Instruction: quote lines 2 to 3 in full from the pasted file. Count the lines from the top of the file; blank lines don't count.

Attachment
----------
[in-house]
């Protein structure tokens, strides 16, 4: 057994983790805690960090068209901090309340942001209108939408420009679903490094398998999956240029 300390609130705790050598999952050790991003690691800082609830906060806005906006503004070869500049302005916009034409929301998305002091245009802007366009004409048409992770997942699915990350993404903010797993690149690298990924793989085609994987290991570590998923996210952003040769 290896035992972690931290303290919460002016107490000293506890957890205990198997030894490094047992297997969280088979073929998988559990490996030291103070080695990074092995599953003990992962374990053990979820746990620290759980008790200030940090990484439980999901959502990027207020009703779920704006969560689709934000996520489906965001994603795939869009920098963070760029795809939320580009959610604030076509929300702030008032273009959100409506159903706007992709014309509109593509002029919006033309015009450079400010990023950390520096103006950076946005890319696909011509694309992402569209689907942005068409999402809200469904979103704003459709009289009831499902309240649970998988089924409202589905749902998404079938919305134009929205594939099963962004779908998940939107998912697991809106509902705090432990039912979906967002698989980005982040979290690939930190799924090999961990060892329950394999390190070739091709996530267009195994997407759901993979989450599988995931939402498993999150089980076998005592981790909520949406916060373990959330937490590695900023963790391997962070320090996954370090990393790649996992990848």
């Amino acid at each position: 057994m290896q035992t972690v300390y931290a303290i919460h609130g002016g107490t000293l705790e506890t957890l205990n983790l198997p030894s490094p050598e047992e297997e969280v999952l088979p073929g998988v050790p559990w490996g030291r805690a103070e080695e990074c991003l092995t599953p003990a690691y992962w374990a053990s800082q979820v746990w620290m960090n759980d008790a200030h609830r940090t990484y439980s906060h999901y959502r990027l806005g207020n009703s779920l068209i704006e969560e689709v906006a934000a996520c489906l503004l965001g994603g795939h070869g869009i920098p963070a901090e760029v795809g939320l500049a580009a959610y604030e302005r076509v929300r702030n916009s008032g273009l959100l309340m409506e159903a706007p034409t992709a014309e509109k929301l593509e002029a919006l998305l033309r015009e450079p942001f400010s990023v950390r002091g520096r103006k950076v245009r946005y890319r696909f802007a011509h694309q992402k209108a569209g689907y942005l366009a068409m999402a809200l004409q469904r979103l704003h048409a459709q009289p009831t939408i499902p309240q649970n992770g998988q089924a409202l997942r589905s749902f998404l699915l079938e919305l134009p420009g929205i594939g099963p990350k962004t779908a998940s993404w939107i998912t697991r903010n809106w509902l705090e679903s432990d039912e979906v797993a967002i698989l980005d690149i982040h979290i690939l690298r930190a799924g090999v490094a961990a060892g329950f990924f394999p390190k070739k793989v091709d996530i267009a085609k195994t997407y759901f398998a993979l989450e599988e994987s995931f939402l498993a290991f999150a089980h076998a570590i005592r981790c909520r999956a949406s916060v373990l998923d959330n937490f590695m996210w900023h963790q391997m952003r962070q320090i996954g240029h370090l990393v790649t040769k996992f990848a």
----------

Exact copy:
């Protein structure tokens, strides 16, 4: 057994983790805690960090068209901090309340942001209108939408420009679903490094398998999956240029 300390609130705790050598999952050790991003690691800082609830906060806005906006503004070869500049302005916009034409929301998305002091245009802007366009004409048409992770997942699915990350993404903010797993690149690298990924793989085609994987290991570590998923996210952003040769 290896035992972690931290303290919460002016107490000293506890957890205990198997030894490094047992297997969280088979073929998988559990490996030291103070080695990074092995599953003990992962374990053990979820746990620290759980008790200030940090990484439980999901959502990027207020009703779920704006969560689709934000996520489906965001994603795939869009920098963070760029795809939320580009959610604030076509929300702030008032273009959100409506159903706007992709014309509109593509002029919006033309015009450079400010990023950390520096103006950076946005890319696909011509694309992402569209689907942005068409999402809200469904979103704003459709009289009831499902309240649970998988089924409202589905749902998404079938919305134009929205594939099963962004779908998940939107998912697991809106509902705090432990039912979906967002698989980005982040979290690939930190799924090999961990060892329950394999390190070739091709996530267009195994997407759901993979989450599988995931939402498993999150089980076998005592981790909520949406916060373990959330937490590695900023963790391997962070320090996954370090990393790649996992990848």
């Amino acid at each position: 057994m290896q035992t972690v300390y931290a303290i919460h609130g002016g107490t000293l705790e506890t957890l205990n983790l198997p030894s490094p050598e047992e297997e969280v999952l088979p073929g998988v050790p559990w490996g030291r805690a103070e080695e990074c991003l092995t599953p003990a690691y992962w374990a053990s800082q979820v746990w620290m960090n759980d008790a200030h609830r940090t990484y439980s906060h999901y959502r990027l806005g207020n009703s779920l068209i704006e969560e689709v906006a934000a996520c489906l503004l965001g994603g795939h070869g869009i920098p963070a901090e760029v795809g939320l500049a580009a959610y604030e302005r076509v929300r702030n916009s008032g273009l959100l309340m409506e159903a706007p034409t992709a014309e509109k929301l593509e002029a919006l998305l033309r015009e450079p942001f400010s990023v950390r002091g520096r103006k950076v245009r946005y890319r696909f802007a011509h694309q992402k209108a569209g689907y942005l366009a068409m999402a809200l004409q469904r979103l704003h048409a459709q009289p009831t939408i499902p309240q649970n992770g998988q089924a409202l997942r589905s749902f998404l699915l079938e919305l134009p420009g929205i594939g099963p990350k962004t779908a998940s993404w939107i998912t697991r903010n809106w509902l705090e679903s432990d039912e979906v797993a967002i698989l980005d690149i982040h979290i690939l690298r930190a799924g090999v490094a961990a060892g329950f990924f394999p390190k070739k793989v091709d996530i267009a085609k195994t997407y759901f398998a993979l989450e599988e994987s995931f939402l498993a290991f999150a089980h076998a570590i005592r981790c909520r999956a949406s916060v373990l998923d959330n937490f590695m996210w900023h963790q391997m952003r962070q320090i996954g240029h370090l990393v790649t040769k996992f990848a």